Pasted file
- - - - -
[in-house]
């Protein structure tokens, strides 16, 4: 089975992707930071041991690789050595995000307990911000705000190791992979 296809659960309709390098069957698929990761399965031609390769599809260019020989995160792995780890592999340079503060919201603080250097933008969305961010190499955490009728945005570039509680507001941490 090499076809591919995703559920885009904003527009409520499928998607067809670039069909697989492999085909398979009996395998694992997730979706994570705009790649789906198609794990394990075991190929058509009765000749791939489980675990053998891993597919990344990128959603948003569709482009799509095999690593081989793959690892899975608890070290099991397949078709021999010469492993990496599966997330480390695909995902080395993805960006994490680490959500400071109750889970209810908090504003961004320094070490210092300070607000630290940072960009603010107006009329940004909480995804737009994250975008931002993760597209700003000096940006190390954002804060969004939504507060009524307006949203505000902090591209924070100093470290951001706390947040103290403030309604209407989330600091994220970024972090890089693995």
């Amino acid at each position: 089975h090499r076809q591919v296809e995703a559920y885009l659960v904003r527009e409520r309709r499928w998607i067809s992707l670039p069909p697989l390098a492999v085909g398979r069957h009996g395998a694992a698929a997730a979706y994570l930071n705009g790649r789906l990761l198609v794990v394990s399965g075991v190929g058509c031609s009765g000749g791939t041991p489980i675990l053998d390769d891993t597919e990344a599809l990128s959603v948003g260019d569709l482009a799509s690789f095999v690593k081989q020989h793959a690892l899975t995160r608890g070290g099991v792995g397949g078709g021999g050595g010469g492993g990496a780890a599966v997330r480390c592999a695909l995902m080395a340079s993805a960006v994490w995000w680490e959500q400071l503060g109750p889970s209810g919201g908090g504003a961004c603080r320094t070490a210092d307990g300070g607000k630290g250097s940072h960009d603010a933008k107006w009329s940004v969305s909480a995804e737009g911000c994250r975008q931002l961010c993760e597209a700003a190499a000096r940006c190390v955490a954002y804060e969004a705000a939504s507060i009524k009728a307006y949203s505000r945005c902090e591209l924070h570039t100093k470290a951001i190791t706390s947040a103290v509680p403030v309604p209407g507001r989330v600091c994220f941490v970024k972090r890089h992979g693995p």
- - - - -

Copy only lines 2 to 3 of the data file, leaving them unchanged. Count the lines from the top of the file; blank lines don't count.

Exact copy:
């Protein structure tokens, strides 16, 4: 089975992707930071041991690789050595995000307990911000705000190791992979 296809659960309709390098069957698929990761399965031609390769599809260019020989995160792995780890592999340079503060919201603080250097933008969305961010190499955490009728945005570039509680507001941490 090499076809591919995703559920885009904003527009409520499928998607067809670039069909697989492999085909398979009996395998694992997730979706994570705009790649789906198609794990394990075991190929058509009765000749791939489980675990053998891993597919990344990128959603948003569709482009799509095999690593081989793959690892899975608890070290099991397949078709021999010469492993990496599966997330480390695909995902080395993805960006994490680490959500400071109750889970209810908090504003961004320094070490210092300070607000630290940072960009603010107006009329940004909480995804737009994250975008931002993760597209700003000096940006190390954002804060969004939504507060009524307006949203505000902090591209924070100093470290951001706390947040103290403030309604209407989330600091994220970024972090890089693995």
């Amino acid at each position: 089975h090499r076809q591919v296809e995703a559920y885009l659960v904003r527009e409520r309709r499928w998607i067809s992707l670039p069909p697989l390098a492999v085909g398979r069957h009996g395998a694992a698929a997730a979706y994570l930071n705009g790649r789906l990761l198609v794990v394990s399965g075991v190929g058509c031609s009765g000749g791939t041991p489980i675990l053998d390769d891993t597919e990344a599809l990128s959603v948003g260019d569709l482009a799509s690789f095999v690593k081989q020989h793959a690892l899975t995160r608890g070290g099991v792995g397949g078709g021999g050595g010469g492993g990496a780890a599966v997330r480390c592999a695909l995902m080395a340079s993805a960006v994490w995000w680490e959500q400071l503060g109750p889970s209810g919201g908090g504003a961004c603080r320094t070490a210092d307990g300070g607000k630290g250097s940072h960009d603010a933008k107006w009329s940004v969305s909480a995804e737009g911000c994250r975008q931002l961010c993760e597209a700003a190499a000096r940006c190390v955490a954002y804060e969004a705000a939504s507060i009524k009728a307006y949203s505000r945005c902090e591209l924070h570039t100093k470290a951001i190791t706390s947040a103290v509680p403030v309604p209407g507001r989330v600091c994220f941490v970024k972090r890089h992979g693995p």